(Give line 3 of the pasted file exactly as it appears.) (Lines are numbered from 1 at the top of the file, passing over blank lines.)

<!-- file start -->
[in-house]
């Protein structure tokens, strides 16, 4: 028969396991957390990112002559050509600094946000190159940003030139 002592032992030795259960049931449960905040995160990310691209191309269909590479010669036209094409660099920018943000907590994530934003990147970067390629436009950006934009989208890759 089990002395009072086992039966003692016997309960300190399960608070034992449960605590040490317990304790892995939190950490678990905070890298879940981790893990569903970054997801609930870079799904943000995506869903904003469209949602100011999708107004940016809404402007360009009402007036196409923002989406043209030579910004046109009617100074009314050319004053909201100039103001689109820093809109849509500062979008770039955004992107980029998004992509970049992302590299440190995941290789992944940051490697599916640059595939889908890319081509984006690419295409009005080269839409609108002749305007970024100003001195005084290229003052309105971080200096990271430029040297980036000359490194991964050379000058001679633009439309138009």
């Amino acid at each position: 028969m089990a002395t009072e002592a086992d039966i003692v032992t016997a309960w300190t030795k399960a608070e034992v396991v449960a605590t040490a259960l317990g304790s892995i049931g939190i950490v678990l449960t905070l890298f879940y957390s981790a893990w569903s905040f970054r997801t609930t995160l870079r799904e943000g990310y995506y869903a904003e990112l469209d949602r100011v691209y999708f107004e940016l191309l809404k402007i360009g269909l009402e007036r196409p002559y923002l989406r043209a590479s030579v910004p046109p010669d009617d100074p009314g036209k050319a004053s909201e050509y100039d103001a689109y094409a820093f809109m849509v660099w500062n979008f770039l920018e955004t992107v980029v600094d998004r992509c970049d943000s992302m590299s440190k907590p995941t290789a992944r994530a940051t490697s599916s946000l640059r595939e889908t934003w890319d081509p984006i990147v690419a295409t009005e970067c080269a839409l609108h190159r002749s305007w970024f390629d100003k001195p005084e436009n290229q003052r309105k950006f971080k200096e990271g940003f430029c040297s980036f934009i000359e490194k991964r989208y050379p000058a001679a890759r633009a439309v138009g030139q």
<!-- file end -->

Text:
């Amino acid at each position: 028969m089990a002395t009072e002592a086992d039966i003692v032992t016997a309960w300190t030795k399960a608070e034992v396991v449960a605590t040490a259960l317990g304790s892995i049931g939190i950490v678990l449960t905070l890298f879940y957390s981790a893990w569903s905040f970054r997801t609930t995160l870079r799904e943000g990310y995506y869903a904003e990112l469209d949602r100011v691209y999708f107004e940016l191309l809404k402007i360009g269909l009402e007036r196409p002559y923002l989406r043209a590479s030579v910004p046109p010669d009617d100074p009314g036209k050319a004053s909201e050509y100039d103001a689109y094409a820093f809109m849509v660099w500062n979008f770039l920018e955004t992107v980029v600094d998004r992509c970049d943000s992302m590299s440190k907590p995941t290789a992944r994530a940051t490697s599916s946000l640059r595939e889908t934003w890319d081509p984006i990147v690419a295409t009005e970067c080269a839409l609108h190159r002749s305007w970024f390629d100003k001195p005084e436009n290229q003052r309105k950006f971080k200096e990271g940003f430029c040297s980036f934009i000359e490194k991964r989208y050379p000058a001679a890759r633009a439309v138009g030139q």